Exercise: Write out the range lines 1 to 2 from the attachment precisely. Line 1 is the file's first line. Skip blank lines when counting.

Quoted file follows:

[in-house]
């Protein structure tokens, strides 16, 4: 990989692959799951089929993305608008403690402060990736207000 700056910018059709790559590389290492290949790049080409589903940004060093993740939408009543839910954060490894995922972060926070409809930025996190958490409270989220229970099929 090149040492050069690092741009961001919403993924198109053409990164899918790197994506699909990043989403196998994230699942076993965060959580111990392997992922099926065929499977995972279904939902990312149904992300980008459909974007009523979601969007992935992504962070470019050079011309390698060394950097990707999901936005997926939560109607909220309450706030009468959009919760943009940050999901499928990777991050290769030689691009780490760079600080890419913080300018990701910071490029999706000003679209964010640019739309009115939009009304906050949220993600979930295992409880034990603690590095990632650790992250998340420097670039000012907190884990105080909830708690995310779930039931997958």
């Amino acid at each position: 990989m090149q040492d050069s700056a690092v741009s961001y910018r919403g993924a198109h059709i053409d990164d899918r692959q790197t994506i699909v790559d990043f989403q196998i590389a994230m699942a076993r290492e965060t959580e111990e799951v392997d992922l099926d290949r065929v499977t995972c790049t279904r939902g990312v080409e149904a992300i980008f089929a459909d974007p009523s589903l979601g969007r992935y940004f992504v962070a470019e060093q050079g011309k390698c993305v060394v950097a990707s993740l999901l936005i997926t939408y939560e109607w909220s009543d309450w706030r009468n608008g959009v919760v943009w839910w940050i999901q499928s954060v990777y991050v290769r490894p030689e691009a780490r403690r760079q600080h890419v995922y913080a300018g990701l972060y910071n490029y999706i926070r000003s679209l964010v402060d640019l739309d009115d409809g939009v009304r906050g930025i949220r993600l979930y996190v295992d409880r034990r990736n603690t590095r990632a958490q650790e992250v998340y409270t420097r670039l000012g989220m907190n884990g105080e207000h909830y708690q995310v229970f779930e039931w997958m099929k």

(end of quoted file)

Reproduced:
[in-house]
């Protein structure tokens, strides 16, 4: 990989692959799951089929993305608008403690402060990736207000 700056910018059709790559590389290492290949790049080409589903940004060093993740939408009543839910954060490894995922972060926070409809930025996190958490409270989220229970099929 090149040492050069690092741009961001919403993924198109053409990164899918790197994506699909990043989403196998994230699942076993965060959580111990392997992922099926065929499977995972279904939902990312149904992300980008459909974007009523979601969007992935992504962070470019050079011309390698060394950097990707999901936005997926939560109607909220309450706030009468959009919760943009940050999901499928990777991050290769030689691009780490760079600080890419913080300018990701910071490029999706000003679209964010640019739309009115939009009304906050949220993600979930295992409880034990603690590095990632650790992250998340420097670039000012907190884990105080909830708690995310779930039931997958």